When the Bible Gets in the Way

During a recent trip to the grocery store, I bumped into a former parishioner from a former church. I had not seen the man in many years, but I had heard long ago that he, along with his family, had left that other church not long after I did, and had started attending an evangelical church. I wasn’t surprised to hear the news, as he and his wife had always bristled at the more liberal theological bent of the United Church of Christ.

When this former parishioner spotted me, he made something of a beeline for me. Something about the sparkle in his eye made me think that this was not going to be just a social visit. He asked me about my kids, who were quite young the last time he saw them. Now my daughter is in college. I asked about his family, and his growing list of grandchildren.

Then, he asked if I was still involved in church life, and I informed him that I am serving as pastor to a Congregational/United Church of Christ church about a half hour away. That’s when the tone of our friendly conversation took a turn.

He told me that he had changed churches and, after much prayer and study, had become aware of the waywardness of the UCC. And, now he wanted to help me see the error of my ways.

He was very blunt. In fact, he shared his deep concern that, if I didn’t change the direction of my faith, then the consequences would be dire. On the last day, he informed me, “When it’s your turn to stand before Jesus, he’s going to say to you that you’ve done some good things, but that ‘you did not know me, so go away.’”


I responded by telling him that, while I was glad that he had found a faith community that was meaningful to him, I was unlikely ever going to agree with his approach. Yet he persisted, calmly but determinedly quoting Bible verse after Bible verse and insisting, though there are some places where Christians may disagree, there are certain other places where there can be no debate—and he was very clear on the difference. There are “basics” that must be professed, otherwise one ought not consider oneself a Christian, and should be prepared for a dreadful eternity.

I did my best to remain respectful, but I offered to him that, though it appeared that he had scripture on his side, it seemed problematic for any Christian to be making some of the judgments he—and presumably his church—was making. To worship God, I told him, is to know that I am not God and therefore, I cannot know all of the dimensions in and through which the Divine operates.

He nodded and paused. And, then started in on scripture again, especially the part about correcting error (2 Timothy 3:16). I, in turn, said something about the problems in treating the Bible so literally, especially since it was not written in English and that the languages of the Bible are so different from English.

I wasn’t surprised that he remained doggedly attached to his approach (clearly, he had found something truly compelling), yet I was still taken aback by his perseverance. He seemed unwilling to end the conversation without some sense that he at least planted a seed that might eventually turn me from my waywardness.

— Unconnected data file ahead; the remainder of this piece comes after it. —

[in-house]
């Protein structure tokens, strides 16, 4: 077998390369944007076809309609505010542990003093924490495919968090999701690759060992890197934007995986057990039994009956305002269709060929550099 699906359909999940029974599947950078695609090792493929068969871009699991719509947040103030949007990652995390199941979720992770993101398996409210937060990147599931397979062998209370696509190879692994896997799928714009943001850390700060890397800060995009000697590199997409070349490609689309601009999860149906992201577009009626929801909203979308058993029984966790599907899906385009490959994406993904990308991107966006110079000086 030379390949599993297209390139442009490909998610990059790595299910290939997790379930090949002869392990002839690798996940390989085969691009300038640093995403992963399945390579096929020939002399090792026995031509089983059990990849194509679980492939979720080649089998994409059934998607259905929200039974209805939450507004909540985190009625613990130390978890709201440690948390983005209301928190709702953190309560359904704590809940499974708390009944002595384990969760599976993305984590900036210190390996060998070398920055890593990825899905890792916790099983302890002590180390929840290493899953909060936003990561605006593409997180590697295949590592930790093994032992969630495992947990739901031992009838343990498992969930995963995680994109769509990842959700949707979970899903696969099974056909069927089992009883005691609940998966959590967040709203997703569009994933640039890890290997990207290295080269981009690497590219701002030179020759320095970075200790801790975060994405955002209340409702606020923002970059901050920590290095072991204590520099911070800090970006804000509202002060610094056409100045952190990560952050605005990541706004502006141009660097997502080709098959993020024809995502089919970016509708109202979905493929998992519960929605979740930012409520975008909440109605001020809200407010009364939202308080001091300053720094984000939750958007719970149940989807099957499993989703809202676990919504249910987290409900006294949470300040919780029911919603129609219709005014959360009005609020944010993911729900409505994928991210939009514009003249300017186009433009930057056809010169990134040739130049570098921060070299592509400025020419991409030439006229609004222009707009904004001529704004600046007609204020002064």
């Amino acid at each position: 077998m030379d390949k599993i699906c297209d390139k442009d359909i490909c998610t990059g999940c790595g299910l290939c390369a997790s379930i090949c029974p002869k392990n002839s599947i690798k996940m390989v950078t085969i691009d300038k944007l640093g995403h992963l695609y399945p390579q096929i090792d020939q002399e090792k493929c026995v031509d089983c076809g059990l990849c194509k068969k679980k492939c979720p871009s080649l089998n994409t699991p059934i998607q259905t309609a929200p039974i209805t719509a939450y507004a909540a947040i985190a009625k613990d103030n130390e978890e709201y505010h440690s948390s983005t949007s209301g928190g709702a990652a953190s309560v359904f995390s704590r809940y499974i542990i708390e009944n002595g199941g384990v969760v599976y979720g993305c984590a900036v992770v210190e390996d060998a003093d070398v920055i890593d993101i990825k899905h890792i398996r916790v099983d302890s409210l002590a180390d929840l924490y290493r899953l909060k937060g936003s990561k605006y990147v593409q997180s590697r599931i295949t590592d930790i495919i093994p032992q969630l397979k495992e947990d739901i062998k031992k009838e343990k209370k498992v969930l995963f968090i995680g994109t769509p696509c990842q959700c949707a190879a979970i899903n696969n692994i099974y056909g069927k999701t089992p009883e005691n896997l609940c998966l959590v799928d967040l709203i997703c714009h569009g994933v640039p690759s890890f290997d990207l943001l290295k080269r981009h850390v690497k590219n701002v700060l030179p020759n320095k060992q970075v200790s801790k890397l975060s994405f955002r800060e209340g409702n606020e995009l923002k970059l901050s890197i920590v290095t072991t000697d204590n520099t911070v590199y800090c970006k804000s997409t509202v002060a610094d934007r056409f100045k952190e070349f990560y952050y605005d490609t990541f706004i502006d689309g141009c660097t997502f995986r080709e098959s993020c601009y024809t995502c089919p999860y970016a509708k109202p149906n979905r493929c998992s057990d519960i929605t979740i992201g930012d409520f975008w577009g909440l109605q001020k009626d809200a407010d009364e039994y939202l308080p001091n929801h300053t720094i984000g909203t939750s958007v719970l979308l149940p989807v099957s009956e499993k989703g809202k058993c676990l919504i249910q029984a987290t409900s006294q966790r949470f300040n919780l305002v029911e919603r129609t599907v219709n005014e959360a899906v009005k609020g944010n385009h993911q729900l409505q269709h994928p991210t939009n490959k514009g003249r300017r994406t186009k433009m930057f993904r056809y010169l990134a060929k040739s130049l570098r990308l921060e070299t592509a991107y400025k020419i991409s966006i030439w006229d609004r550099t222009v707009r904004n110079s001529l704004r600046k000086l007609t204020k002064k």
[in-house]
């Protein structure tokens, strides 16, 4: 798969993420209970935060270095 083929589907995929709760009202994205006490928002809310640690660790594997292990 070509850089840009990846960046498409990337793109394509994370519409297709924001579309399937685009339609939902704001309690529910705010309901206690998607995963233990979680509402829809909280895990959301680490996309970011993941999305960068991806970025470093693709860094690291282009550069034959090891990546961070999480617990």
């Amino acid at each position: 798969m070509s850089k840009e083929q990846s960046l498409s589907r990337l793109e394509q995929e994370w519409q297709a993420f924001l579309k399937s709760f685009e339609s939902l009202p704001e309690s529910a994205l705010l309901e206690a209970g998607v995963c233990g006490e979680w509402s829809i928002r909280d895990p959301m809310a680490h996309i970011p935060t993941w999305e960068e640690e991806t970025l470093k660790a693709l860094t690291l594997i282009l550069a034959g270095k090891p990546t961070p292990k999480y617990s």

Although I could have walked away at any time, I continued with the conversation. I stayed not only to be polite, but because I had liked this guy when we were at the same church together. I had been especially drawn to his gift of music. I had known even then that he struggled with a looser interpretation of the Bible. He was clearly someone who liked definition, but yet he was a good man with a powerful gift.

And, that was how we finally got to an end. Somehow, I managed to turn the conversation to that gift of music, and how I still remembered a few times when his music especially touched me.

The conversation ended respectfully, although I am sure he was disappointed that he had not made much headway in my stubbornly non-literal approach to the Bible and had not done much to keep me from an unpleasant eternity. It was certainly not the first time I had found myself in the midst of such a conversation, yet this one seemed particularly sad.

What is that they say about the relationship between Americans and the British? Two peoples divided by a common language. And, Christians have something similar. We are various peoples divided by a common book. It’s sad that we cannot find some common ground, or at least some path out of thinking that our way is right and all others are wrong. Or, if we believe others to be wrong (as I think of this man, and his church, after all), that we do so without making the leap to believing that they are damned for all eternity. There’s an important difference there. One that all Christians ought to ponder in more meaningful ways.

About smaxreisert

I'm a United Church of Christ pastor serving the small, faithful Old South Congregational Church, United Church of Christ, in Hallowell, Maine. I was ordained in Massachusetts in 1995, moved to Maine in 1997 and have served the Hallowell church since 2005.
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